Feature: Platform for research - African Institutions Initiative
3 July 2009. By Mun-Keat Looi
Africa is home to 11 per cent of the world's population and the focus of many research questions, from neglected tropical diseases to the continuing burden of HIV, tuberculosis and malaria, and new issues arising from the pace (or lack) of development in some countries. Yet the continent accounts for just 0.3 per cent of the world's research output.
African countries need a mass of talented local researchers - and an infrastructure to support them. The Wellcome Trust's African Institutions Initiative is providing a platform for this. The £30 million Initiative is funding seven African-led international consortia - involving over 50 scientific institutions from 18 African countries - to strengthen research capacity and develop scientific leadership for the region.
The scientists heading the consortia speak about the challenges facing African researchers and how they are tackling them.
Image: Countries and consortia in the African Institutions Initiative
Southern Africa Consortium for Research Excellence (SACORE)
Director: Dr Newton Kumwenda, Malawi College of Medicine
"The challenges to research in Africa are mostly the lack of resources and infrastructure. Local funding is inadequate, as are the number of qualified researchers able to provide training and leadership. There are also problems with internet connectivity, research administration and getting proper laboratory facilities and equipment.
"Yet the major obstacle we face is probably the prevailing limited understanding about scientific research and its benefits. Science is a profession and a long-term commitment, and its returns are not always dramatic, nor immediate.
"We have put in place programmes that will address the way the public and government officials view about research, while creating a more conducive environment for researchers. For example, our Research Support Centres are intended to be the focal points for coordination and management of biomedical research, facilitating the training and conduct of research, as well as helping support staff to manage grants on behalf of the scientists. We also plan SACORE sabbaticals that will allow young scientists, who may have just completed their higher degree training, to get individual tailored supervision and mentorship from established scientists at partner institutions.
We hope SACORE will help create a critical mass of qualified research scientists, with a clear career pathway as well as strong research leadership and support systems, contributing to a vibrant and sustainable research culture in southern Africa."
Research Institute for Infectious Diseases of Poverty (IIDP)
Director: Dr Margaret Gyapong, Director, Dodowa Health Research Centre, Ghana Health Service
"Africa is losing many of its best scientists to the brain drain, partly because of the absence of coordinated institutional strategies and national research environments that enable research. We suffer from poor integration of knowledge across disciplines, and a lack of consistent engagement with policy makers, users and community beneficiaries.
"IIDP is an interdisciplinary consortium. We hope to bring together researchers from the social sciences, public health, epidemiology and laboratory sciences to form a single network. We will strengthen institutions with training programmes and physical infrastructure support (such as equipment and telecommunications), enabling them to respond to and engage in locally relevant, policy-driven research.
"Our shared vision is for sustained training and retention of world-class public health research leaders in a vibrant research environment, with shared ownership of activities, enabling us to address the challenges of infectious diseases of poverty in West Africa."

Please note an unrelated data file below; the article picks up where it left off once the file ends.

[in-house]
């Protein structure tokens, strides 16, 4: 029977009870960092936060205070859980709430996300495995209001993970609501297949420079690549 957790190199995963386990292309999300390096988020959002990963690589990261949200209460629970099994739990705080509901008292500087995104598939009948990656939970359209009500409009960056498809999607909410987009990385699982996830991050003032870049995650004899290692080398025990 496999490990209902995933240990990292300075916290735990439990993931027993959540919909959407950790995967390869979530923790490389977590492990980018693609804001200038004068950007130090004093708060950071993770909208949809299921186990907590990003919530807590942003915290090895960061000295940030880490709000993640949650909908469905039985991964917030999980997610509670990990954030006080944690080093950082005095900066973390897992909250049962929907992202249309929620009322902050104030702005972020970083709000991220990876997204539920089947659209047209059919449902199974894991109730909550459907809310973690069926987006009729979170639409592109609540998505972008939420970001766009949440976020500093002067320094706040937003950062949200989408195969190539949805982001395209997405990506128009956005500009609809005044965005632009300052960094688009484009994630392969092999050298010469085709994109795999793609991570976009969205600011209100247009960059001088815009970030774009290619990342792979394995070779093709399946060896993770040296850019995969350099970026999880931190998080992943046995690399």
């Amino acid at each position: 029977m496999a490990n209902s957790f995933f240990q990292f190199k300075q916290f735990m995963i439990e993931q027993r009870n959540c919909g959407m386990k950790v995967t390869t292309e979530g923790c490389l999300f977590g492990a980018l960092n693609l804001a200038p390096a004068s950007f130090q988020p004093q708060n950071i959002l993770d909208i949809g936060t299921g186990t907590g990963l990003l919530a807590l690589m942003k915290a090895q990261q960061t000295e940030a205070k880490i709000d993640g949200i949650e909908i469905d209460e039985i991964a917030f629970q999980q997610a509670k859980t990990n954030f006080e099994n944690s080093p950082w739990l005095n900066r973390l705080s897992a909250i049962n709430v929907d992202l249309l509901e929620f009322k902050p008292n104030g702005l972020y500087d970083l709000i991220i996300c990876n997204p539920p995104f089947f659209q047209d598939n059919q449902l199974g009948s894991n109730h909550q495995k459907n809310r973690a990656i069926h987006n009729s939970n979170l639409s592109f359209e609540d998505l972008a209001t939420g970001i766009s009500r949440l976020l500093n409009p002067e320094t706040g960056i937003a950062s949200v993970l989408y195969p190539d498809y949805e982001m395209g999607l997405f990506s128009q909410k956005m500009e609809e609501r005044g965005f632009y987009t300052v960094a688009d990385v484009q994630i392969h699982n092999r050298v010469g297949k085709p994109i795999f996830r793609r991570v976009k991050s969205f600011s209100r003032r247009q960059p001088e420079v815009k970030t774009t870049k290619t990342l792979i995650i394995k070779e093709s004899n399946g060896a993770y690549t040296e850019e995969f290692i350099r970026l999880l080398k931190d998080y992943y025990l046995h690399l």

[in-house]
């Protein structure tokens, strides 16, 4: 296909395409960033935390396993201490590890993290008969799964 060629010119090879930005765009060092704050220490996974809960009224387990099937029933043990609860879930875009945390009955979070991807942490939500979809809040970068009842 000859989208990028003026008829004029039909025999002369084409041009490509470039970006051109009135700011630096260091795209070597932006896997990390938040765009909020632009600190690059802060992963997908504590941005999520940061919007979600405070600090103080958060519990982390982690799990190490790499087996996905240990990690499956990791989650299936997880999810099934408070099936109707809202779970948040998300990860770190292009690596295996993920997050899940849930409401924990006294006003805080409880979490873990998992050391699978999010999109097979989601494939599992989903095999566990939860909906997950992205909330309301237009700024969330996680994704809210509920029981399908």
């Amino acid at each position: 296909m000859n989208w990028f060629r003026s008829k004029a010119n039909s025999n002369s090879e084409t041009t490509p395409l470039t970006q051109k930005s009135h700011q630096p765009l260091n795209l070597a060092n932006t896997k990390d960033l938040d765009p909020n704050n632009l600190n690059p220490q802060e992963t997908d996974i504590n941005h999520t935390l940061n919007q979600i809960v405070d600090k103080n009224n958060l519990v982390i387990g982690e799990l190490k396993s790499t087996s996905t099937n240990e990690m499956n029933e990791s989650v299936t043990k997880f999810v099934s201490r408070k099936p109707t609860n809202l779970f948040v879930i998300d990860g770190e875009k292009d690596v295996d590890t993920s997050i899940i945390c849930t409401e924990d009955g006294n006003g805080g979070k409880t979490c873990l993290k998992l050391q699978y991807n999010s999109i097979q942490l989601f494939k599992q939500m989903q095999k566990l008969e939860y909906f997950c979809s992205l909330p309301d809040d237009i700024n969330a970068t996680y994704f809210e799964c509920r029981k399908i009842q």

Consortium for Advanced Research Training in Africa (CARTA)
Director: Dr Alex Ezeh, African Population and Health Research Centre, Kenya
"CARTA's first aim is to create a new generation of African scholars who know each other and will work together across national and disciplinary boundaries. By training people in African-based institutions, and bringing them together on a regular basis for intense advanced seminars, we can create a practical mechanism for universities to work together.
"We are also looking to change university systems to place a greater emphasis on research and to help them to understand the need to provide doctoral students with the guidance and transferable skills that will prepare them for academic positions. African universities are burdened with growing undergraduate programmes and budget cuts, and graduate training is suffering in terms of number and quality of graduates.
"We are creating training programmes to provide PhD students with mentorship from partner universities, as well as their own, and more time to do research. Our Joint Advanced Seminar Series will introduce skills such as critical thinking, data analysis, literature reading, writing skills and management - all of which can enhance research. Many universities, including those in the North, do not have courses for these - people pick them up through their interactions with other more senior researchers, at regular seminars or at conferences. But these skills are what encourage scholars to think about how to manage and conceptualise research; they provide ways of challenging people to think outside of the box.
Our third aim is to create opportunities for non-scientific staff - librarians, financial managers, academic administrators - to interact with each other, exchange ideas and learn about innovations in their field. If you create a training programme for support staff, you can begin to create a regional movement where people and universities can support each other and their researchers. So when we have created a critical mass of high-quality scientists across the region, their universities will also have developed the incentives and support infrastructure to help keep them."
One Health Initiative - African Research Consortium for Ecosystem and Population Health
Director: Professor Bassirou Bonfoh, Swiss Centre for Scientific Research, Côte d'Ivoire